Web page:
Researchers find protein that helps cancer cells to survive
In a new study, researchers from the University of Copenhagen have discovered two important functions of a protein called RTEL1 during cell division. The researchers hope that the new knowledge will help to find new cancer treatments.
One of the body's most important processes is cell division, which occurs throughout life. Normal cells only have a limited number of divisions, while in cancer cells the cell division goes awry and is uncontrollable.
Therefore, much research is being done to identify the proteins that play key roles in the cell division of human cells. In a new study, researchers from the University of Copenhagen have uncovered two important functions of a special protein during the cell division cycle of cancer cells.
The new study shows that this protein – called RTEL1 – plays an important role in both S-phase and mitosis. The results have been published in the scientific journal Nature Structural & Molecular Biology.
“We discovered RTEL1 has two key functions. In the S-phase, RTEL1 can prevent damaging clashes between the processes of DNA replication and transcription (when RNA is made), which otherwise can cause DNA damage and chromosome instability. It does this by ‘ironing out’ certain unusual structures that can form between DNA and RNA called R-loops.”
“The second feature is that RTEL1 promotes a process called MiDAS, which is very common in cancer cells and happens in mitosis,” says Ying Liu, Associate Professor at the Center for Chromosome Stability (CCS), Department of Cellular and Molecular Medicine.
Tests with Three Forms of Cancer
MiDAS stands for “mitotic DNA synthesis” and occurs at the early stage of mitosis. This process was discovered at the CCS in 2015 in a study led by Professor Ian Hickson.
“Our earlier data showed that cancer cells utilize this unusual form of DNA replication far more often than normal cells, because cancer cells have a lot of ‘replication stress’ in S-phase due to the cell division cycle being perturbed by the over-activity of cancer-causing genes called oncogenes,” says Ian Hickson.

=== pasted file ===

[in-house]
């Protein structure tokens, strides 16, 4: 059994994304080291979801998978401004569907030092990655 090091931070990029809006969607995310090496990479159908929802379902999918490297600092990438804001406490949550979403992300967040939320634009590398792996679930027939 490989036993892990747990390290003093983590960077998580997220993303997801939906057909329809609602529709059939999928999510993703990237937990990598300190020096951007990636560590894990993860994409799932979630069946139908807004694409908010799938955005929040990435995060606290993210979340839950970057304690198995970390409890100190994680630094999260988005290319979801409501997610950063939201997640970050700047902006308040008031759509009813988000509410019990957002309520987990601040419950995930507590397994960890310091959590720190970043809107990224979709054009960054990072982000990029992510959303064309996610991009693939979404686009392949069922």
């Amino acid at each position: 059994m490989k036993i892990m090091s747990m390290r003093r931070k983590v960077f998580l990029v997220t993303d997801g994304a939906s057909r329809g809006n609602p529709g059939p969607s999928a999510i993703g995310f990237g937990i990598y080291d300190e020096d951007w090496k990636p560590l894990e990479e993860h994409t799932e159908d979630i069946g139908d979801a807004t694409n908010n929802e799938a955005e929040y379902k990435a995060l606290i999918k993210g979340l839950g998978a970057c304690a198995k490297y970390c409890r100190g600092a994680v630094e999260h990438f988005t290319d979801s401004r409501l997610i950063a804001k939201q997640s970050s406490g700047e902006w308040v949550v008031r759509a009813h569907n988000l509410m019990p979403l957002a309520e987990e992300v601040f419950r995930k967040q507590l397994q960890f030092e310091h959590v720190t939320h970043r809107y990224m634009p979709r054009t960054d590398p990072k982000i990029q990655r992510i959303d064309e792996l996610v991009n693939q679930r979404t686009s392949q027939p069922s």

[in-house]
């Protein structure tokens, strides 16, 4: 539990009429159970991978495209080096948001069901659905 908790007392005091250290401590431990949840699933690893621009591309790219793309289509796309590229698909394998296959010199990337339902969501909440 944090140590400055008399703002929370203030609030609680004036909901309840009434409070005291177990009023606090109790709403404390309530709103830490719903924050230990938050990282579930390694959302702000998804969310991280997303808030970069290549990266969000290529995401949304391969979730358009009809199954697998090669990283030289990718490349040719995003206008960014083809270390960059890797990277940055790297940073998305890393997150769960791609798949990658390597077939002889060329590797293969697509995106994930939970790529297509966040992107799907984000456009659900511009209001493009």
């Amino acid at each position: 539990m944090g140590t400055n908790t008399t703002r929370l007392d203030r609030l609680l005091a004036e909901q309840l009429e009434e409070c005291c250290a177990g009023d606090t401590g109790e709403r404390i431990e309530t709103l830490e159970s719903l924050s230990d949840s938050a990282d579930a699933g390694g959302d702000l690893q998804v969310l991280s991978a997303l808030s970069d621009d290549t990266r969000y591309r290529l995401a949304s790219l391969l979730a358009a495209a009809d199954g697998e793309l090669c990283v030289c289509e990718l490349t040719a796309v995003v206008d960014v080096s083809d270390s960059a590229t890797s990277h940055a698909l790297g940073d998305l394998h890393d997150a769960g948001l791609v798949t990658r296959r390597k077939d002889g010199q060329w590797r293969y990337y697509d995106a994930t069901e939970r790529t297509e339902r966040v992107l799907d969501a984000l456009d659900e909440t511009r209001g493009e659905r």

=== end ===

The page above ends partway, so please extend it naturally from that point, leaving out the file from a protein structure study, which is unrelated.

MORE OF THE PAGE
MiDAS helps cells to finish DNA replication that is not completed in S-phase.
“If MiDAS cannot take place, it leads to cell death or mutations in the surviving cells. In the case of cancer, this means that the cancer cell has the potential to become even more abnormal due to the new mutations,” Ying Liu explains.
In the new study, which is a continuation of the previous findings in the CCS, the researchers have primarily done tests on different types of cancer cells including bone, cervical and colon cancer.
Two Roles in One Cell Division
It was a surprise to the researchers to see how big a role the RTEL1 protein plays in cell division.
“We were investigating which proteins help cancer cells to use MiDAS. And then this protein, RTEL1, came up, which was a surprise. We did not expect it had such a big effect.’’
“We believe that this RTEL1 function is critical for any cancer cells that rely on MiDAS, which is more than 80 percent of the known cancer types based on our knowledge. Therefore, we can use this to design drugs to inhibit RTEL1 and hopefully selectively kill cancer cells,” says Ying Liu.
Their next step will be to investigate how RTEL1 performs its two roles and whether they are connected. They will also investigate exactly how RTEL1 promotes MiDAS in mitosis.
The study was a collaboration between three research groups led by Ying Liu and Ian D. Hickson at the CCS at the University of Copenhagen, and Professor John H. Petrini at the Memorial Sloan-Kettering Cancer Center in New York, USA.
Their research is supported by, amongst others, the Danish National Research Foundation, the Nordea Foundation, NIH (USA), and the European Commission.
Associate Professor Ying Liu, +45 35327761, email@example.com
Press Officer Cecilie Krabbe, +45 93565911, firstname.lastname@example.org